7. Chemical abundances in high-redshift galaxies: a powerful new emission line diagnostic

    NASA Astrophysics Data System (ADS)

    Dopita, Michael A.; Kewley, Lisa J.; Sutherland, Ralph S.; Nicholls, David C.

    2016-02-01

    This Letter presents a new, remarkably simple diagnostic specifically designed to derive chemical abundances for high redshift galaxies. It uses only the Hα, [N ii] and [S ii] emission lines, which can usually be observed in a single grating setting, and is almost linear up to an abundance of 12+log (O/H) = 9.05. It can be used over the full abundance range encountered in high redshift galaxies. By its use of emission lines located close together in wavelength, it is also independent of reddening. Our diagnostic depends critically on the calibration of the N/O ratio. However, by using realistic stellar atmospheres combined with the N/O vs. O/H abundance calibration derived locally from stars and H ii regions, and allowing for the fact that high-redshift H ii regions have both high ionisation parameters and high gas pressures, we find that the observations of high-redshift galaxies can be simply explained by the models without having to invoke arbitrary changes in N/O ratio, or the presence of unusual quantities of Wolf-Rayet stars in these galaxies.

  8. Database of emission lines

    NASA Astrophysics Data System (ADS)

    Binette, L.; Ortiz, P.; Joguet, B.; Rola, C.

    1998-11-01

    A widely accessible data bank (available through Netscape) and consiting of all (or most) of the emission lines reported in the litterature is being built. It will comprise objects as diverse as HII regions, PN, AGN, HHO. One of its use will be to define/refine existing diagnostic emission line diagrams.

  9. Adding Emission Line Diagnostics To The Infrared Database of Extragalactic Observables from Spitzer (IDEOS)

    NASA Astrophysics Data System (ADS)

    Spoon, Henrik

    During the cryogenic phase of the successful Spitzer mission the Infrared Spectrograph (IRS) made observations of about 15,000 objects. Among these are low-resolution (highresolution) spectra of more than 4200 (1800) galaxies beyond the Local Group. Results have been published in a great number of papers, led not only by hardcore infrared observers but increasingly also by non-native infrared astronomers. As the PI team of the IRS instrument, we are especially proud of the achievements of the IRS spectrograph, and we feel a special obligation to enhance the legacy value of its many observations. In 2011 we completed the Cornell Atlas of Spitzer-IRS Sources (CASSIS), containing homogeneously, expert-reduced low-resolution IRS spectra for over 13,000 observations. Earlier this year we added more than 7,000 spectra obtained with the high-resolution modules. All of these spectra benefit from the availability of our empirically derived super-sampled point-spread functions, which reduce the effects of bad and low-level rogue pixels in all IRS modules. All spectra are available for download from our CASSIS web portal. Building on this legacy, in 2013 we also started working on the soon to be completed Infrared Database of Extragalactic Observables from Spitzer (IDEOS), which contains mid-IR observables extracted from the low-resolution spectra in CASSIS. IDEOS provides astronomers with widely varying scientific interests access to diagnostics that were previously available only for limited samples, or available on the-fly only to expert users. Here we propose to continue these efforts by measuring the emission line fluxes for 3,000-4,500 galaxies in the CASSIS atlas to add powerful emission line diagnostics to our existing suite of mid-IR observables in IDEOS. IDEOS will be a great asset for future users of NASA's James Webb Space Telescope to select their samples and estimate required integration times. The completion of IDEOS will further coincide with the completion of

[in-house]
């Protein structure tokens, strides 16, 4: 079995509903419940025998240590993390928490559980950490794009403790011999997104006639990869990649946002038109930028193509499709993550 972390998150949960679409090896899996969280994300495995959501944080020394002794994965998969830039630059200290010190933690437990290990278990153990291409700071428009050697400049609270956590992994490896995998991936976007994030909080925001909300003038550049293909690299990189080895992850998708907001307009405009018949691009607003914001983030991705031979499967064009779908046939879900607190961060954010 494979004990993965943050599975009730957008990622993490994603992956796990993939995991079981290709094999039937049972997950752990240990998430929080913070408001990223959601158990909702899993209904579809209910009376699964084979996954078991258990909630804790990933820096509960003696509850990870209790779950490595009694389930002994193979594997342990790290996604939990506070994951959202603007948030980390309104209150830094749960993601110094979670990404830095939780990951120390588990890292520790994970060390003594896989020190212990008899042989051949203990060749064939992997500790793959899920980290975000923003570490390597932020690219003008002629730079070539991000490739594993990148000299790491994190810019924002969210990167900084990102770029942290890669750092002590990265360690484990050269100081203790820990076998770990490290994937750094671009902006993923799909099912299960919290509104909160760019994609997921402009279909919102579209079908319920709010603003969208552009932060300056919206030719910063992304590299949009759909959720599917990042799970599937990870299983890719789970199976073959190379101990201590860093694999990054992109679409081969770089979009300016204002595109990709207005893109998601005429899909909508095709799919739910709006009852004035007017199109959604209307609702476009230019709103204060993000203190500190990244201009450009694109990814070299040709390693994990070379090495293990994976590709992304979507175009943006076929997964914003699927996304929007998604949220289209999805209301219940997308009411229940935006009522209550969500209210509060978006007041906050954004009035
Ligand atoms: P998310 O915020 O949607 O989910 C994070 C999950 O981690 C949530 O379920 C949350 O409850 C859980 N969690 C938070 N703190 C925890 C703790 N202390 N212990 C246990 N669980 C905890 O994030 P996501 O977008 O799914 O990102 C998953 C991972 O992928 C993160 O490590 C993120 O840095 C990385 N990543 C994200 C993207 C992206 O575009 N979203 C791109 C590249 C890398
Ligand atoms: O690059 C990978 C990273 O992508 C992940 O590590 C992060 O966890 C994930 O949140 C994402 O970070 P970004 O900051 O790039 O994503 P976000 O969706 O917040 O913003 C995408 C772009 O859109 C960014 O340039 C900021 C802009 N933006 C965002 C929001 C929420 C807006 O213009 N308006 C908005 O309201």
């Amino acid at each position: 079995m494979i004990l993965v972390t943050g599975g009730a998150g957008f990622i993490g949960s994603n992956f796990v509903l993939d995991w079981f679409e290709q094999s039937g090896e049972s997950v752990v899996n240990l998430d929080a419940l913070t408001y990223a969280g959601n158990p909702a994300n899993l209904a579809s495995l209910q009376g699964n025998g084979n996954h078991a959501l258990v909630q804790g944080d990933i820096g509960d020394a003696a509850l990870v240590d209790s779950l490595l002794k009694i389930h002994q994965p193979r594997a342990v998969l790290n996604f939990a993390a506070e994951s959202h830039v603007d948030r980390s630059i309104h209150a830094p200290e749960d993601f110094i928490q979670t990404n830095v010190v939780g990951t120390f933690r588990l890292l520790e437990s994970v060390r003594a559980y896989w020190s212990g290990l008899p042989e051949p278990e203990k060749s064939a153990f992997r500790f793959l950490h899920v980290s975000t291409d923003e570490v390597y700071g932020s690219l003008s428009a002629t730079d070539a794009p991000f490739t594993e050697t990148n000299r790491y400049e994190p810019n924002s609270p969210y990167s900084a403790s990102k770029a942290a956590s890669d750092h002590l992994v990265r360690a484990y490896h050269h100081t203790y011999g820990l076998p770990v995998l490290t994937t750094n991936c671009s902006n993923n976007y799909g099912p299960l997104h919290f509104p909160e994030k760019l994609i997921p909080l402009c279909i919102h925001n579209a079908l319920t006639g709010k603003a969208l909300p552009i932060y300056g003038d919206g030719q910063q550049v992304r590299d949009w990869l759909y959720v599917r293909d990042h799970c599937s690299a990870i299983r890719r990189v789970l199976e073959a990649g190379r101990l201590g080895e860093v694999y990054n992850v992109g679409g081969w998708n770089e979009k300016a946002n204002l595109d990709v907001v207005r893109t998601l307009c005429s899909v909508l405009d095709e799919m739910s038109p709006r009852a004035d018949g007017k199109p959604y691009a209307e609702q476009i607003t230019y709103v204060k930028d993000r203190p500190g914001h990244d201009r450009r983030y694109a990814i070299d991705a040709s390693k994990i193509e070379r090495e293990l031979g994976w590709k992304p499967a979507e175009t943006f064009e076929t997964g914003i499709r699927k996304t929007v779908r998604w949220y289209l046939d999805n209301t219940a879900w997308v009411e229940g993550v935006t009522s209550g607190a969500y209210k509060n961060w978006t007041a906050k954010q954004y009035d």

10. Upgrading electron temperature and electron density diagnostic diagrams of forbidden line emission

    NASA Astrophysics Data System (ADS)

    Proxauf, B.; Öttl, S.; Kimeswenger, S.

    2014-01-01